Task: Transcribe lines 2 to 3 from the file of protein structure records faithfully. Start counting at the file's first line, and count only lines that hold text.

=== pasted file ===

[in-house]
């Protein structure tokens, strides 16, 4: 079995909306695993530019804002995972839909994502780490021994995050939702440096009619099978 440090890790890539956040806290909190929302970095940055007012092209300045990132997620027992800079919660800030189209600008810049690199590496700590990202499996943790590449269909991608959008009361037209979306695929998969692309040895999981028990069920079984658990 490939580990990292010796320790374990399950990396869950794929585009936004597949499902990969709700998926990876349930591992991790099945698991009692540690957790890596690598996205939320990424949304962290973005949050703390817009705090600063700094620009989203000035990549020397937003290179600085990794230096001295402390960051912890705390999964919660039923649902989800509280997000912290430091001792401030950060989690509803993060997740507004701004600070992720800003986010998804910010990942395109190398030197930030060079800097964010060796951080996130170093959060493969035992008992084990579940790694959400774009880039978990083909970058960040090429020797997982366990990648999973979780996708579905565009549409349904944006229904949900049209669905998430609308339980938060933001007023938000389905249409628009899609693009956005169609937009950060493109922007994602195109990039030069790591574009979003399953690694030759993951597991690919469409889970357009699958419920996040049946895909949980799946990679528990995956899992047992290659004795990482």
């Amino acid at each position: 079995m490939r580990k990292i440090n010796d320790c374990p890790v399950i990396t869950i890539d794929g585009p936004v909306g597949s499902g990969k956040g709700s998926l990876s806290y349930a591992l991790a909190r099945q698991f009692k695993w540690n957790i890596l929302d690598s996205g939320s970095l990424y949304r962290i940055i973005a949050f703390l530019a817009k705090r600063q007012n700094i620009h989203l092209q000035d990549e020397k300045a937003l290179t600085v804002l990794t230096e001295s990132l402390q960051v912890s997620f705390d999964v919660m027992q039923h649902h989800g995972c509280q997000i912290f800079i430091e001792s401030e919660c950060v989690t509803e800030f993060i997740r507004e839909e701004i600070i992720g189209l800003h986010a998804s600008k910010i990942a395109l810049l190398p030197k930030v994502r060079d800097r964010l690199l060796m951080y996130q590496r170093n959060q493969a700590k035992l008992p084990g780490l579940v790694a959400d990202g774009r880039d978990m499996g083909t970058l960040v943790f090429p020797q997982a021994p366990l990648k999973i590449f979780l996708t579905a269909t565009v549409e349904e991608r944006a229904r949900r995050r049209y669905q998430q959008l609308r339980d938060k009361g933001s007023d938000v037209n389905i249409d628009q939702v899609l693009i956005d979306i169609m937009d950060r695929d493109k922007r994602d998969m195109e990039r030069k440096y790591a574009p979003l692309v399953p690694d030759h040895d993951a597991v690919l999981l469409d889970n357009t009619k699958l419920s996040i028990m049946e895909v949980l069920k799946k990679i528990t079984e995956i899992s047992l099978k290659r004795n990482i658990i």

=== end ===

């Protein structure tokens, strides 16, 4: 079995909306695993530019804002995972839909994502780490021994995050939702440096009619099978 440090890790890539956040806290909190929302970095940055007012092209300045990132997620027992800079919660800030189209600008810049690199590496700590990202499996943790590449269909991608959008009361037209979306695929998969692309040895999981028990069920079984658990 490939580990990292010796320790374990399950990396869950794929585009936004597949499902990969709700998926990876349930591992991790099945698991009692540690957790890596690598996205939320990424949304962290973005949050703390817009705090600063700094620009989203000035990549020397937003290179600085990794230096001295402390960051912890705390999964919660039923649902989800509280997000912290430091001792401030950060989690509803993060997740507004701004600070992720800003986010998804910010990942395109190398030197930030060079800097964010060796951080996130170093959060493969035992008992084990579940790694959400774009880039978990083909970058960040090429020797997982366990990648999973979780996708579905565009549409349904944006229904949900049209669905998430609308339980938060933001007023938000389905249409628009899609693009956005169609937009950060493109922007994602195109990039030069790591574009979003399953690694030759993951597991690919469409889970357009699958419920996040049946895909949980799946990679528990995956899992047992290659004795990482």
């Amino acid at each position: 079995m490939r580990k990292i440090n010796d320790c374990p890790v399950i990396t869950i890539d794929g585009p936004v909306g597949s499902g990969k956040g709700s998926l990876s806290y349930a591992l991790a909190r099945q698991f009692k695993w540690n957790i890596l929302d690598s996205g939320s970095l990424y949304r962290i940055i973005a949050f703390l530019a817009k705090r600063q007012n700094i620009h989203l092209q000035d990549e020397k300045a937003l290179t600085v804002l990794t230096e001295s990132l402390q960051v912890s997620f705390d999964v919660m027992q039923h649902h989800g995972c509280q997000i912290f800079i430091e001792s401030e919660c950060v989690t509803e800030f993060i997740r507004e839909e701004i600070i992720g189209l800003h986010a998804s600008k910010i990942a395109l810049l190398p030197k930030v994502r060079d800097r964010l690199l060796m951080y996130q590496r170093n959060q493969a700590k035992l008992p084990g780490l579940v790694a959400d990202g774009r880039d978990m499996g083909t970058l960040v943790f090429p020797q997982a021994p366990l990648k999973i590449f979780l996708t579905a269909t565009v549409e349904e991608r944006a229904r949900r995050r049209y669905q998430q959008l609308r339980d938060k009361g933001s007023d938000v037209n389905i249409d628009q939702v899609l693009i956005d979306i169609m937009d950060r695929d493109k922007r994602d998969m195109e990039r030069k440096y790591a574009p979003l692309v399953p690694d030759h040895d993951a597991v690919l999981l469409d889970n357009t009619k699958l419920s996040i028990m049946e895909v949980l069920k799946k990679i528990t079984e995956i899992s047992l099978k290659r004795n990482i658990i």